I shared a clip from this week's Sharp Tech (a show I'm enjoying with hosts I like), and Ben Thompson's explanation for why he thinks VR is actually "anti-tech" really blew me away. Read my short thread for more on this specific point.
Ben is probably the most bullish person on Meta's VR ambitions I follow who doesn't work at Meta itself. He's particularly bullish on its use in the workplace, but I'm not convinced yet. Now I have not used this service, mostly because my work has zero interest in it, but I can only look to a few points that indicate to me that it's not the winner right now that Ben and Meta think it is.
- Meta is having to create policies that force their teams to use their VR meetings once per week because people were not choosing to use it on their own.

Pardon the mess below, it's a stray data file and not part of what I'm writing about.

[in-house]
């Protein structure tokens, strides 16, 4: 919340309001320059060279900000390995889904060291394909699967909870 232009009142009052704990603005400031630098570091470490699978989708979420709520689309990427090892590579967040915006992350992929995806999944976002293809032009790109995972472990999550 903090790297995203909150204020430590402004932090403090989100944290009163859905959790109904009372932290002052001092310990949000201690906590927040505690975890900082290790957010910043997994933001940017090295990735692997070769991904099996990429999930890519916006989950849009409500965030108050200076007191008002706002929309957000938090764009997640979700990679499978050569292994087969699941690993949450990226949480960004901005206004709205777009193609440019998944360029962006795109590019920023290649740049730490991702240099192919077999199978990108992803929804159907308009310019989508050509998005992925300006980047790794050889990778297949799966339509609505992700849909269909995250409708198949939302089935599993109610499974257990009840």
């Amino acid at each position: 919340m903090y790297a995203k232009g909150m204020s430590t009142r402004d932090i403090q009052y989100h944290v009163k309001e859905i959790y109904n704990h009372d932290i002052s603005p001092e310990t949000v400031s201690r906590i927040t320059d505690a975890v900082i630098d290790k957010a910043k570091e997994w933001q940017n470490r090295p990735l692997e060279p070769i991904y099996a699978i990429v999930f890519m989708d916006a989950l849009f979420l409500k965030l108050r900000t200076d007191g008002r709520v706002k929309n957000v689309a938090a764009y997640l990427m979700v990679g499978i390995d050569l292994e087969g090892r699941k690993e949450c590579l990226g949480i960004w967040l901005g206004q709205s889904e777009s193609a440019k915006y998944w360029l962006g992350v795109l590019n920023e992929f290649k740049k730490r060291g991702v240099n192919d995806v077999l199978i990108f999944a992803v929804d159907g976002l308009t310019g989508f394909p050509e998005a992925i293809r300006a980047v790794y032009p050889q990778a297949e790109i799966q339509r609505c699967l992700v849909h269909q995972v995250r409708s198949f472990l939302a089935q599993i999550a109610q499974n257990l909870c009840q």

- Ben himself has said (on a recent Dithering episode) that while he bought headsets for his team and they were using them for a while, they stopped one week, lost momentum, and haven't gone back to it even though they all have the hardware and a true believer as a boss.
When people bought their first iPhone, very few people went back to Blackberries or flip phones after that. When companies started using Slack or Teams to communicate, they didn't go back to email a few months later (and I bet not many had to create policies to force people to use them). In these cases, the products were good enough to get people using them and not fall back to the old ways. The fact Meta and Ben Thompson, the biggest VR for work supporters I've seen, need a push to use this VR meeting stuff themselves tells me it's just not that compelling in practice.
Time will tell if it's just Meta's version that's not compelling, or if it's fundamentally bad and no one can pull it off.